OpenSMILES Specification

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4. Writing SMILES: Normalizations

4.1 What is Normalization?

A wide variety of SMILES strings are acceptable as input. For example, all of the following represent ethanol:

CCO ethanol
OCC ethanol
C(O)C ethanol
[CH3][CH2][OH] ethanol
[H][C]([H])([H])C([H])([H])[O][H] ethanol

However, it is desirable to write SMILES in more standard forms; the first two forms above are preferred by most chemists, and require fewer bytes to store on a computer. Several levels of normalization of SMILES are recommended for systems that generate SMILES strings. Although these are not mandatory in any sense, they should be considered guidelines for software engineers creating SMILES systems.

4.2 No Normalization

The simplest "normalization" is no normalization. SMILES can be written in any form whatsoever, as long as they meet the rules for SMILES. Some examples of systems that might produce un-normalized SMILES are:

4.3 Standard Form

The "standard form" of a SMILES is designed to produce a compact SMILES, and one that is human readable (for smaller molecules).

In addition, a normalized SMILES has the important property that it matches itself as a SMARTS string. This is a very important feature of normalized SMILES in cheminformatics systems.

Note: In the example below, the "Wrong" SMILES examples are all valid SMILES, but are "wrong" in the sense that they are not the preferred form for standard normalization.

4.3.1 Atoms

Correct Wrong Normalization Rule
CC [CH3][CH3] Write atoms in the "organic subset" as bare atomic symbols whenever possible.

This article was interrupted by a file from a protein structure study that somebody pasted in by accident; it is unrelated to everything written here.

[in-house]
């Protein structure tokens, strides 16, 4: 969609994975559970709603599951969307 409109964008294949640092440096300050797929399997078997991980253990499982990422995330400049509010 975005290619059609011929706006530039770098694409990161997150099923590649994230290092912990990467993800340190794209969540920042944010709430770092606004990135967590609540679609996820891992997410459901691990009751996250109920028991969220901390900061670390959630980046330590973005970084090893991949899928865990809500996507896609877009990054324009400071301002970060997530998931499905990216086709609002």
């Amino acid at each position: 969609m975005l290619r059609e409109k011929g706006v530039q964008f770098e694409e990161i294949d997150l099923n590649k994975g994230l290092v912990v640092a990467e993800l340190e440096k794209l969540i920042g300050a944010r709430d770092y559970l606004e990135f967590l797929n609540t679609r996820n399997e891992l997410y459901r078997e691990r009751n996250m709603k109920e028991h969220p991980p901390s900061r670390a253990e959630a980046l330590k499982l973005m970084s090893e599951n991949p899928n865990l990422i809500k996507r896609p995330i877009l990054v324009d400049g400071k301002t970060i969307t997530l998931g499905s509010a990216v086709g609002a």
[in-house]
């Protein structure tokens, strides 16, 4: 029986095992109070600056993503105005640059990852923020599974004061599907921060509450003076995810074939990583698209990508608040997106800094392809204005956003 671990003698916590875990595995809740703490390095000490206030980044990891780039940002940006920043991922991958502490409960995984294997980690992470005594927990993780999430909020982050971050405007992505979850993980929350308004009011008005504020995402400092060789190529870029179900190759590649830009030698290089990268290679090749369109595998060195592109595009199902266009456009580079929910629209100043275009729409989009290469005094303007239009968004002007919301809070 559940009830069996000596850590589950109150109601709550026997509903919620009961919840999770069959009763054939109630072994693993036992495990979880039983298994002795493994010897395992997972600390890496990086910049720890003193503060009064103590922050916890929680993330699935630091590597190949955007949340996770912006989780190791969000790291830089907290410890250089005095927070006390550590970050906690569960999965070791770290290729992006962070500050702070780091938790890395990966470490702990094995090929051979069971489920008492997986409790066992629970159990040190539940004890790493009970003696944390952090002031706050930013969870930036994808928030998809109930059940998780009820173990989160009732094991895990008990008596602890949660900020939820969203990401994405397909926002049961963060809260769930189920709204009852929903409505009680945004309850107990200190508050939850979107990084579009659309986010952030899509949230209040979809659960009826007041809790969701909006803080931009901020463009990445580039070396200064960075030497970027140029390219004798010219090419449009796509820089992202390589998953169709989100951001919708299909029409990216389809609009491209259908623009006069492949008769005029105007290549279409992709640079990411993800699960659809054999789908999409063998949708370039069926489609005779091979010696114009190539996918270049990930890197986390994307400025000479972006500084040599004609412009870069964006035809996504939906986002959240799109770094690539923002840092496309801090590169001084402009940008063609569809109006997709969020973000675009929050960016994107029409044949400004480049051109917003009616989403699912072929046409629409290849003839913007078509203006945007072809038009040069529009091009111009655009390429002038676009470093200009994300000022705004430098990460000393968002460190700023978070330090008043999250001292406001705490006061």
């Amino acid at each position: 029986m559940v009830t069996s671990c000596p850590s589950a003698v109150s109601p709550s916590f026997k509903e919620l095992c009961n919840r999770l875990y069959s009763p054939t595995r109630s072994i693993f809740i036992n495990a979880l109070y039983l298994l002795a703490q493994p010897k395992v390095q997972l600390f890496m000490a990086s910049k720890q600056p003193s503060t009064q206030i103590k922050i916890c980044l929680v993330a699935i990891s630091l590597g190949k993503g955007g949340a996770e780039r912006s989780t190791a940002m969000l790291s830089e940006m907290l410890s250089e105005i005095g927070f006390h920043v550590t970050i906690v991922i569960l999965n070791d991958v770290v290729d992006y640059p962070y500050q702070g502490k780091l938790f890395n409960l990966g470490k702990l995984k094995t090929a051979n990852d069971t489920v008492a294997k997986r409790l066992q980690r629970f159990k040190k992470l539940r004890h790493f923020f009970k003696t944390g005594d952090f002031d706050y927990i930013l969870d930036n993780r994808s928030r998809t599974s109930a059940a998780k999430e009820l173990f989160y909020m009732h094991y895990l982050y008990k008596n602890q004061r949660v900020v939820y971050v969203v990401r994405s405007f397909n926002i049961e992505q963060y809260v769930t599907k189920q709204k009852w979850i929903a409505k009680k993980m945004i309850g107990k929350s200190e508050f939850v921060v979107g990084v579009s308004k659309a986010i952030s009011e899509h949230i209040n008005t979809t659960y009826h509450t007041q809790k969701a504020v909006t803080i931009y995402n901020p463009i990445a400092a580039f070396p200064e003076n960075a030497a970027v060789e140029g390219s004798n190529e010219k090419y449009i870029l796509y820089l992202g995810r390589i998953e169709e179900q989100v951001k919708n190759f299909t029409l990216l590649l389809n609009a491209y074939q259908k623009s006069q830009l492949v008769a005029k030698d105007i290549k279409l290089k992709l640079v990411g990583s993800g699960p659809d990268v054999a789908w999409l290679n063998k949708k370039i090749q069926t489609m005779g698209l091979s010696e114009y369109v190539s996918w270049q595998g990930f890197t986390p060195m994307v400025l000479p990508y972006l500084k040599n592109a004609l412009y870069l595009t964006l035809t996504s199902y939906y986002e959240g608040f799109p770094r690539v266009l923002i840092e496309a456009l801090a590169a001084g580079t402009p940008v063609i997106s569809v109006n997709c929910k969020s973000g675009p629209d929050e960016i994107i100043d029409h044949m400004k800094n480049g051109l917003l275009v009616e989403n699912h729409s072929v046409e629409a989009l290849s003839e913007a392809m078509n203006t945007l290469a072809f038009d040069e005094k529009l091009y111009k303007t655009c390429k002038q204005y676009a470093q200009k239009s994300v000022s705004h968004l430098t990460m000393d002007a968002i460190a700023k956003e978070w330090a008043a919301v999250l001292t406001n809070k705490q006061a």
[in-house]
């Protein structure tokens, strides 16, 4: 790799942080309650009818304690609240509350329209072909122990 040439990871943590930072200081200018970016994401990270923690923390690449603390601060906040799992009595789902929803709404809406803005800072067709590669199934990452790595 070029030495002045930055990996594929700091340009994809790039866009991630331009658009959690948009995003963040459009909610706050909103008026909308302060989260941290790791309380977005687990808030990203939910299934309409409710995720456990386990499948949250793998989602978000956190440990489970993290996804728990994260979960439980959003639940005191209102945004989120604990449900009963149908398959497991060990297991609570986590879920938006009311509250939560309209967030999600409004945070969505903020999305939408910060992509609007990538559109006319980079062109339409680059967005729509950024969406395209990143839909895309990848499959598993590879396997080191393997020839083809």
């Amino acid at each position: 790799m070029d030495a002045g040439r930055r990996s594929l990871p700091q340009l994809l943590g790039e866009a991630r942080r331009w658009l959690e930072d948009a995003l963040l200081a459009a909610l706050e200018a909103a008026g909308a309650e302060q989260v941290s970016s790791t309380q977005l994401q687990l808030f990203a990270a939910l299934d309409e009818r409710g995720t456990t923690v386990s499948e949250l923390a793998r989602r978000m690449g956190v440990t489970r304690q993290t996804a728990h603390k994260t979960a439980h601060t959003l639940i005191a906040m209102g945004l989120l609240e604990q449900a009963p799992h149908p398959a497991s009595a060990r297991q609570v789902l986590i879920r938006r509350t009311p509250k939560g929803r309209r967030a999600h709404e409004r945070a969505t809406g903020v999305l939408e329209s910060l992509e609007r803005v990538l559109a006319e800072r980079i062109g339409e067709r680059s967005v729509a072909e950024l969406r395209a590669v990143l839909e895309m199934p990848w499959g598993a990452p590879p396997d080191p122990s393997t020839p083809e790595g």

[CH3-] [CH3-1] If the charge is +1 or -1, leave off the digit.
C[13CH](C)C C[13CH1](C)C If the hydrogen count is 1, leave off the digit.
[CH3-] [C-H3] Always write the atom properties in the order: Chirality, hydrogen-count, charge.
C[C@H](Br)Cl C[CH@](Br)Cl
[CH3-] [H][C-]([H])[H] Represent hydrogens as a property of the heavy atom rather than as explicit atoms, unless other rules (e.g. [2H]) require that the hydrogen be explicit.

4.3.2 Bonds

Correct Wrong Normalization Rule
CC C-C Only write '-' (single bond) when it is between two aromatic atoms. Never write the ':' (aromatic bond) symbol. Bonds are single or aromatic by default (as appropriate).
c1ccccc1 c:1:c:c:c:c:c:1
c1ccccc1-c2ccccc2 c1ccccc1c2ccccc2

4.3.3 Cycles

Correct Wrong Normalization Rule
c1ccccc1C2CCCC2 c1ccccc1C1CCCC1 Don't reuse ring-closure digits.
c1ccccc1C2CCCC2 c0ccccc0C1CCCC1 Begin ring numbering with 1, not zero (or any other number)
CC1=CCCCC1 CC=1CCCCC=1 Avoid making a ring-closure on a double or triple bond. For the ring-closure digits, choose a single bond whenever possible.
C1CC2CCCCC2CC1 C12(CCCCC1)CCCCC2 Avoid starting a ring system on an atom that is in two or more rings, such that two ring-closure bonds will be on the same atom.
C1CCCCC1 C%01CCCCC%01 Use the simpler single-digit form for rnums less than 10.

4.3.4 Starting Atom and Branches

Correct Wrong Normalization Rule